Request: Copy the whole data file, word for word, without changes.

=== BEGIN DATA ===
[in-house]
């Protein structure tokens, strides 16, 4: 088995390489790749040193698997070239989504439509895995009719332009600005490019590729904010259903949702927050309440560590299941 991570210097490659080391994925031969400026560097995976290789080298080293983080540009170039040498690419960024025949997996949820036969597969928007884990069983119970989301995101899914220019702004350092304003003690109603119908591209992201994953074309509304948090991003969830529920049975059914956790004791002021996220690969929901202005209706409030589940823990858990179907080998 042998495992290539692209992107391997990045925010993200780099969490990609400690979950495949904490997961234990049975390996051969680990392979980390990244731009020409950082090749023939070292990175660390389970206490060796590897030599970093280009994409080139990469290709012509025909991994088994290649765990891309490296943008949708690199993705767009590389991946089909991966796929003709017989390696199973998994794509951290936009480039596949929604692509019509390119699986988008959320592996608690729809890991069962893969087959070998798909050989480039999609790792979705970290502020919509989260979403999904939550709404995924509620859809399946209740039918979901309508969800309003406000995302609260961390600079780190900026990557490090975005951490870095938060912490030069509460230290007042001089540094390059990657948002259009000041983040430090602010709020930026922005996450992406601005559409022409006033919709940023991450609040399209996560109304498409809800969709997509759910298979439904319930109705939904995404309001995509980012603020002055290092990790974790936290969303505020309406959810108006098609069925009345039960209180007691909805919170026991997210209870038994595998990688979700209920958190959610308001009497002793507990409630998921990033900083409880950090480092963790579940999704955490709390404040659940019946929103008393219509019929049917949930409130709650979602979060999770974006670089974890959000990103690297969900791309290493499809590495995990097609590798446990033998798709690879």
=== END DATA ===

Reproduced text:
[in-house]
């Protein structure tokens, strides 16, 4: 088995390489790749040193698997070239989504439509895995009719332009600005490019590729904010259903949702927050309440560590299941 991570210097490659080391994925031969400026560097995976290789080298080293983080540009170039040498690419960024025949997996949820036969597969928007884990069983119970989301995101899914220019702004350092304003003690109603119908591209992201994953074309509304948090991003969830529920049975059914956790004791002021996220690969929901202005209706409030589940823990858990179907080998 042998495992290539692209992107391997990045925010993200780099969490990609400690979950495949904490997961234990049975390996051969680990392979980390990244731009020409950082090749023939070292990175660390389970206490060796590897030599970093280009994409080139990469290709012509025909991994088994290649765990891309490296943008949708690199993705767009590389991946089909991966796929003709017989390696199973998994794509951290936009480039596949929604692509019509390119699986988008959320592996608690729809890991069962893969087959070998798909050989480039999609790792979705970290502020919509989260979403999904939550709404995924509620859809399946209740039918979901309508969800309003406000995302609260961390600079780190900026990557490090975005951490870095938060912490030069509460230290007042001089540094390059990657948002259009000041983040430090602010709020930026922005996450992406601005559409022409006033919709940023991450609040399209996560109304498409809800969709997509759910298979439904319930109705939904995404309001995509980012603020002055290092990790974790936290969303505020309406959810108006098609069925009345039960209180007691909805919170026991997210209870038994595998990688979700209920958190959610308001009497002793507990409630998921990033900083409880950090480092963790579940999704955490709390404040659940019946929103008393219509019929049917949930409130709650979602979060999770974006670089974890959000990103690297969900791309290493499809590495995990097609590798446990033998798709690879």